Issue 323 | The Sun Magazine

November 2002

Readers Write


A large, shiny safety pin; a fallout shelter; an old beekeeper’s shack

By Our Readers


Myth: we have to save the earth. Frankly, the earth doesn’t need to be saved. Nature doesn’t give a hoot if human beings are here or not. The planet has survived cataclysmic and catastrophic changes for millions upon millions of years. Over that time, it is widely believed, 99 percent of all species have come and gone while the planet has remained. Saving the environment is really about saving our environment — making it safe for ourselves, our children, and the world as we know it. If more people saw the issue as one of saving themselves, we would probably see increased motivation and commitment to actually do so.

Robert M. Lilienfeld and William L. Rathje

The Sun Interview

Before We Leap

Carolyn Raffensperger On The Revolutionary Idea Of Putting Safety First

The precautionary principle is a simple yet revolutionary idea that turns our culture’s practice of science on its head. It says that, when you have scientific uncertainty and the likelihood of harm, you take preventive or precautionary action. On the most basic level, there’s nothing more to it.

By Derrick Jensen
Essays, Memoirs, & True Stories

Some Shelter

The atomic bomb would fall and we would duck and cover and it would be ok. There wasn’t a child in the room who didn’t know this was a baldfaced lie, the height of adult mendacity — as the older boys said, “Bullshit.”

By David Romtvedt
Essays, Memoirs, & True Stories

Ancient History

I stayed in bed, letting the news sink in. My father, whom I both loved and hated: gone. His death was a blessing. It was. I stared out the window at the gray Vermont sky. The house was quiet with the presence of death.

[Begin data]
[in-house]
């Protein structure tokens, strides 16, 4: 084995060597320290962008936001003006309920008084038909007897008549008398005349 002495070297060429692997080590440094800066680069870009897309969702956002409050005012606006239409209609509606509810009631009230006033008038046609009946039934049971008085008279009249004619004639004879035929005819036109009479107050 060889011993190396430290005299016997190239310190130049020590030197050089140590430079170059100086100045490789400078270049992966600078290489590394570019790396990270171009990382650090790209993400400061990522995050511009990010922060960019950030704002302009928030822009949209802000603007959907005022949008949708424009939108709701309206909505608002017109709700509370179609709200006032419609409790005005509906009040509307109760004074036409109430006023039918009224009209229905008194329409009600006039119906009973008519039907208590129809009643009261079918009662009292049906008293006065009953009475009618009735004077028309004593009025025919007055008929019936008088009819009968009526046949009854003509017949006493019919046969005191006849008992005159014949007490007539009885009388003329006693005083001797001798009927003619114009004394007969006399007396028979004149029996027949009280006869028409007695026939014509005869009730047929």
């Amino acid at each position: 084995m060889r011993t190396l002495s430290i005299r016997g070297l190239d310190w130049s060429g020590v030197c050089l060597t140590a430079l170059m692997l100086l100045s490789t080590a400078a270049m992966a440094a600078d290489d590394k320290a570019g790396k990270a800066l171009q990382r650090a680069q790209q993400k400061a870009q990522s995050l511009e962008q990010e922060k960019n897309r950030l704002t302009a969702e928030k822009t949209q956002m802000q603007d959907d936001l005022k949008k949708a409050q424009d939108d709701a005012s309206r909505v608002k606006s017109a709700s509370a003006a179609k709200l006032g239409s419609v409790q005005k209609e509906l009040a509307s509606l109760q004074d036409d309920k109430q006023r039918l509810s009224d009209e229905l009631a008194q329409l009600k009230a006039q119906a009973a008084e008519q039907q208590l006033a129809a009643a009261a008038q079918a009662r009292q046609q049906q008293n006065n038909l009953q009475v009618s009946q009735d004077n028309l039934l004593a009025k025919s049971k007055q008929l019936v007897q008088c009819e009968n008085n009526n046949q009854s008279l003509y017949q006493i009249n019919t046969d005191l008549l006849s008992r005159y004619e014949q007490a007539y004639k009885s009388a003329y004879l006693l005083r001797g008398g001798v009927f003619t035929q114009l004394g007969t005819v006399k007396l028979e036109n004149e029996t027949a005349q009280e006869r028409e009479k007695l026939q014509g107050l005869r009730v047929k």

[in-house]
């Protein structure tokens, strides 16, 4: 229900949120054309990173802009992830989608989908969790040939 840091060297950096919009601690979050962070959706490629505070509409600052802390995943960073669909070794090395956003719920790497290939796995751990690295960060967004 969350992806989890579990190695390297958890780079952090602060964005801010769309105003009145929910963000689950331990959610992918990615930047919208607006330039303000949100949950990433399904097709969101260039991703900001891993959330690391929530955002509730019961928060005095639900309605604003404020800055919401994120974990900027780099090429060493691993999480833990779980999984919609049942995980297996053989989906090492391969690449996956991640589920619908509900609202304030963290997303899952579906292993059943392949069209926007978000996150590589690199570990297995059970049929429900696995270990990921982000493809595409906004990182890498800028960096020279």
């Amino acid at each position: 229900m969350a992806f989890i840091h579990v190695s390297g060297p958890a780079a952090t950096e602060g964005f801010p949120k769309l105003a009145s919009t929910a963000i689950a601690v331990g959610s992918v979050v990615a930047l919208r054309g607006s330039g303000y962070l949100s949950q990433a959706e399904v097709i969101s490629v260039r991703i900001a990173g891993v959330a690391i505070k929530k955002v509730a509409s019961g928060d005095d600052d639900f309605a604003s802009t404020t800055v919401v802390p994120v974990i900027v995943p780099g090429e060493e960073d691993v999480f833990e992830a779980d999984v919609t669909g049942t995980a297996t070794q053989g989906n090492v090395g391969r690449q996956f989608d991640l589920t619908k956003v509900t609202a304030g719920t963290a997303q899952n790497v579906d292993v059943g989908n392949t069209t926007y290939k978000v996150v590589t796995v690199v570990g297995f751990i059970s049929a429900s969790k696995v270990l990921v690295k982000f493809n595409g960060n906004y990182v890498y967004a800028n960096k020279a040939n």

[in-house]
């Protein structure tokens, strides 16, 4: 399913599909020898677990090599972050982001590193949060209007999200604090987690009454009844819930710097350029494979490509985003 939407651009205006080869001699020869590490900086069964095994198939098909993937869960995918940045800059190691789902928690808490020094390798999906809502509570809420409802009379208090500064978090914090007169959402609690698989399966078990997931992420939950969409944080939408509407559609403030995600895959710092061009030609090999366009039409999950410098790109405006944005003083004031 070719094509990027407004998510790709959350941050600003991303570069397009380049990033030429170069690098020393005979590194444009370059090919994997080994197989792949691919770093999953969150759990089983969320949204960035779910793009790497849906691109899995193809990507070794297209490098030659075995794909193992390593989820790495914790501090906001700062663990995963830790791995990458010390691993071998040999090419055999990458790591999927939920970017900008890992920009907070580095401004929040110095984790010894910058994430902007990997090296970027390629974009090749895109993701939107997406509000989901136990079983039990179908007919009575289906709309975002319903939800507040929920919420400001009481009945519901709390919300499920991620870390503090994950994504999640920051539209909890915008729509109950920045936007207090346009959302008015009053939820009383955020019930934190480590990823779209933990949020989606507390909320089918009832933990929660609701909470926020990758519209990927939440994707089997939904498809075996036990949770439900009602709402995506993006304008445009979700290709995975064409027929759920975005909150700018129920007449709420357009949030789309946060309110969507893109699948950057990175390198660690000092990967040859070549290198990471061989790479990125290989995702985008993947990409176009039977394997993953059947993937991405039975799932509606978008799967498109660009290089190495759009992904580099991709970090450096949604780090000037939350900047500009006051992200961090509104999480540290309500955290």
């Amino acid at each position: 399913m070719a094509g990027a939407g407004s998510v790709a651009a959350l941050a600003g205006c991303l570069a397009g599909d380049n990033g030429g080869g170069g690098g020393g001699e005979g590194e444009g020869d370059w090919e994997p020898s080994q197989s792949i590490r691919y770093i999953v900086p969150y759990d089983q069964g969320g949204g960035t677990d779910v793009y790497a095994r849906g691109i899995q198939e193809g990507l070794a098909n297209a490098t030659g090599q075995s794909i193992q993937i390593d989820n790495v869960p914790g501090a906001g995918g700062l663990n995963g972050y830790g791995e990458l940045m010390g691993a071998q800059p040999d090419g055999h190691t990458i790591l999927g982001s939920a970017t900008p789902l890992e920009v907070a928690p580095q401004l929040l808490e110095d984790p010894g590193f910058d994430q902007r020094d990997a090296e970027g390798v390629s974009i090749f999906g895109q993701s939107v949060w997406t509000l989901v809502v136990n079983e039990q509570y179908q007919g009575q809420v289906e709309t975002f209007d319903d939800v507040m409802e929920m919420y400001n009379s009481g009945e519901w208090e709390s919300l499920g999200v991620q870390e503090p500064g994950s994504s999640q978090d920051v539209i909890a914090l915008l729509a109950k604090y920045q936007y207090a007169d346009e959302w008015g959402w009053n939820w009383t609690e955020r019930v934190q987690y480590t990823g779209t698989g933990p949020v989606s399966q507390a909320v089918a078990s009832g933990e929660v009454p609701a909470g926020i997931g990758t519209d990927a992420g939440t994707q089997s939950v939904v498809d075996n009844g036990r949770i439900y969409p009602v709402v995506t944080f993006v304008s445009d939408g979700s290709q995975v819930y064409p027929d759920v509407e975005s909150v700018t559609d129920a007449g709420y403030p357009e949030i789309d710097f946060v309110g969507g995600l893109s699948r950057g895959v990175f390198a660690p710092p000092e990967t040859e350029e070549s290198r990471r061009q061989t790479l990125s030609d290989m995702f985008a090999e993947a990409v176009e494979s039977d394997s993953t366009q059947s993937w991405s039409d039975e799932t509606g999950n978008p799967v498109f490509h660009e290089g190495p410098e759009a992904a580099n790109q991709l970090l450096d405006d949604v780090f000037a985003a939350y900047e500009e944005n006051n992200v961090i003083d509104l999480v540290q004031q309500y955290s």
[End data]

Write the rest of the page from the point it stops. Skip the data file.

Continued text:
By Linda Sweet
Essays, Memoirs, & True Stories

Distant Signals

Dad always gave elaborate instructions on how to use things. Most of Dad’s instructions were negative, as though the right way to do things would occur to one eventually if all the ways to do it wrong could be enumerated and cautioned against.

By David Brendan Hopes

Mr. Jordan’s Arrival

Seth was talking about baseball, and we were looking forward to our little game, when we heard Ted bark: two sharp, eager barks coming from the woods. As we got closer, we heard what sounded like a whimper. And then a voice, a command. Seth looked up at me — who was out there in the woods?

By Keith Lee Morris

baby blood

Silas started the way all babies do: a divided cell, a spot of blood. Then, after all the work, the perils of miscarriage, the sickness and swelling, he was born too early, and I found that my precious boy had a bad heart. He needed blood and money and about a million years of good luck.

By Cynthia Gregory